Posts Tagged ‘Dinner’

Two Pretty-Good Days

Thursday, August 20th, 2009

Sunday dawned (02/08), we tried to find a church and, when we did find one, although Russian speaking, we were turned away. I suppose we didn’t meet the customary dress code and also didn’t speak enough of the language to talk our way into the service. We strolled the city, walked through a few marketplaces where Matt looked for a t-shirt with odd sayings on it, and explored the Western part of the new old city which we hadn’t seen there. It was on a road in that section that we found CafeMax, a real Internet Cafe with free wifi for its customers! The chai was a bit more expensive, but we sat down and hunkered down for the long haul, we had a lot to do having not had internet for any length of time since Riga, a week before.

We updated the blog, got closer to caught up passing the computer between Matt and I, and got caught up with correspondences. Then, at 1500 Matt went to meet up with James and I finished up another post. We spent the rest of the day swapping stories with James. From being present at the recent riots in China which made international news, to driving a motor scooter across India, James had plenty to tell. We talked late into the evening over cups of chai and made our way back North to toward the train station. James was staying in the station hotel and so we were headed in the same direction. We stopped for some shish-kabaps served straight from the grill at the side of the road and hit the hay a bit after 2300 that evening, after being informed that we needed to checkout by 11 the next morning. No problem.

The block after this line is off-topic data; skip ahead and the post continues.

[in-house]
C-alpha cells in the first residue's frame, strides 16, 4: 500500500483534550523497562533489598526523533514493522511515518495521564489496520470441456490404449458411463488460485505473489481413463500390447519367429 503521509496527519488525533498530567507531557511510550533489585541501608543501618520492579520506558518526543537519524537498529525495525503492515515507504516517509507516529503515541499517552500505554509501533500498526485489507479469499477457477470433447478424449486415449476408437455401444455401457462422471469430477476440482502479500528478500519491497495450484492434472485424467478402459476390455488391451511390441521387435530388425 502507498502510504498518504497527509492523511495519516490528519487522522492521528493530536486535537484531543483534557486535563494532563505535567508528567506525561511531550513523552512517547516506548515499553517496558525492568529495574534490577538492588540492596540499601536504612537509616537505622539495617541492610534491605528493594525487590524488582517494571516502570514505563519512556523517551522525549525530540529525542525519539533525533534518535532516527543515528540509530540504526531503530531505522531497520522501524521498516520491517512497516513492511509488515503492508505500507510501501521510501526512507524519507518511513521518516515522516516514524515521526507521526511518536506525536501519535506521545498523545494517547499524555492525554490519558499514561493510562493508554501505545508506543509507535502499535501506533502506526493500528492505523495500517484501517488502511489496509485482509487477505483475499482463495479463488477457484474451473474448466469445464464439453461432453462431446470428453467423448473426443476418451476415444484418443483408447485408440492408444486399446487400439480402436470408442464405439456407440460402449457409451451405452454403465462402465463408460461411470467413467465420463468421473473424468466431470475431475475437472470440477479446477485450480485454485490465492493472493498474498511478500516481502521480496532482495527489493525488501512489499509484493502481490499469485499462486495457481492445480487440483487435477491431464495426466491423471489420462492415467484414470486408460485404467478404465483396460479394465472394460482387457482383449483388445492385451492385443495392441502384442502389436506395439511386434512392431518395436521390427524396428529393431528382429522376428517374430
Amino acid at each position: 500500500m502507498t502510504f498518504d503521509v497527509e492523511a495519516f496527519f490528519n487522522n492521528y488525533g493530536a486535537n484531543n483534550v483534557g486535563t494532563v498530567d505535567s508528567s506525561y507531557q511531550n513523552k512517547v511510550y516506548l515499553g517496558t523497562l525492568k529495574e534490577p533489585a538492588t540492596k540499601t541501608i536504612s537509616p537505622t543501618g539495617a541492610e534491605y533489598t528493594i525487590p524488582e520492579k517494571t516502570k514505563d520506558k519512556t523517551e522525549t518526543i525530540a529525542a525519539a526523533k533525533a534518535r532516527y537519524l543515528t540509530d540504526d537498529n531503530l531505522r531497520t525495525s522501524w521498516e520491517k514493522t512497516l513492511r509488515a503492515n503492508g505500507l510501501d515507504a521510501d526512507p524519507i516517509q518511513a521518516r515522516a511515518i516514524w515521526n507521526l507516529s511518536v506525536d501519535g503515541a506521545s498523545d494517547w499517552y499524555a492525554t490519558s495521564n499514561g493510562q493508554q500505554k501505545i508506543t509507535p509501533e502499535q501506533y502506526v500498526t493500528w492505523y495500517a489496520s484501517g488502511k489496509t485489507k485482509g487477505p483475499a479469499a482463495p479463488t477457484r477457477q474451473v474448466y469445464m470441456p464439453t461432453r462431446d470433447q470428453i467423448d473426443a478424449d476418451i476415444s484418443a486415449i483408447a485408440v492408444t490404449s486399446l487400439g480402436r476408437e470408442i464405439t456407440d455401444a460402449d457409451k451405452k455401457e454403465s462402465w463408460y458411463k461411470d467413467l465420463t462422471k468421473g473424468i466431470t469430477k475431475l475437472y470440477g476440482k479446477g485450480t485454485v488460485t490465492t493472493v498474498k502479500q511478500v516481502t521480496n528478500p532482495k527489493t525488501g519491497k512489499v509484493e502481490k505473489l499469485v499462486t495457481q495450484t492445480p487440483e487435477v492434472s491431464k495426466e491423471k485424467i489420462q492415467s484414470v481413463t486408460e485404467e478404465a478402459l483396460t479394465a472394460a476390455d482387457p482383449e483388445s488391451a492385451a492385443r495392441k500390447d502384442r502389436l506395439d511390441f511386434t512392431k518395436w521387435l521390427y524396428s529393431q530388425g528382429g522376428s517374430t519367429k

Monday morning, we left the hotel and headed South again, hunted for some cheap electronics and, finding none, hung out in the nice park on the other side of the river where we watched both a wedding and construction project try to take place simultaneously right next to each other. We cooked up some food and headed north, spending the rest of the rather drizzly and overcast day in a nice little restaurant with 80KT chai called Samovar. That evening, we stopped by CafeMax again for an hour or two and then headed back to the train station.

It was late by the time we got back, after midnight, and we were expecting to be able to rent the room for 12 hours, as had been the custom, the lady at the desk, however, had apparently not been having a very nice day and had decided to surprise us by imposing a rule of 0900 checkout, regardless of check-in time, on repeat customers who had been planning on giving them a glowing review. We had no idea why and tried to explain our position, asking if she could give us a discount then, asking if we had somehow offended them or accidentally broken something in our room. Nothing, just a stolid insistence that there was nothing she could do. We finally got to our room after 0100 and an unpleasant discussion.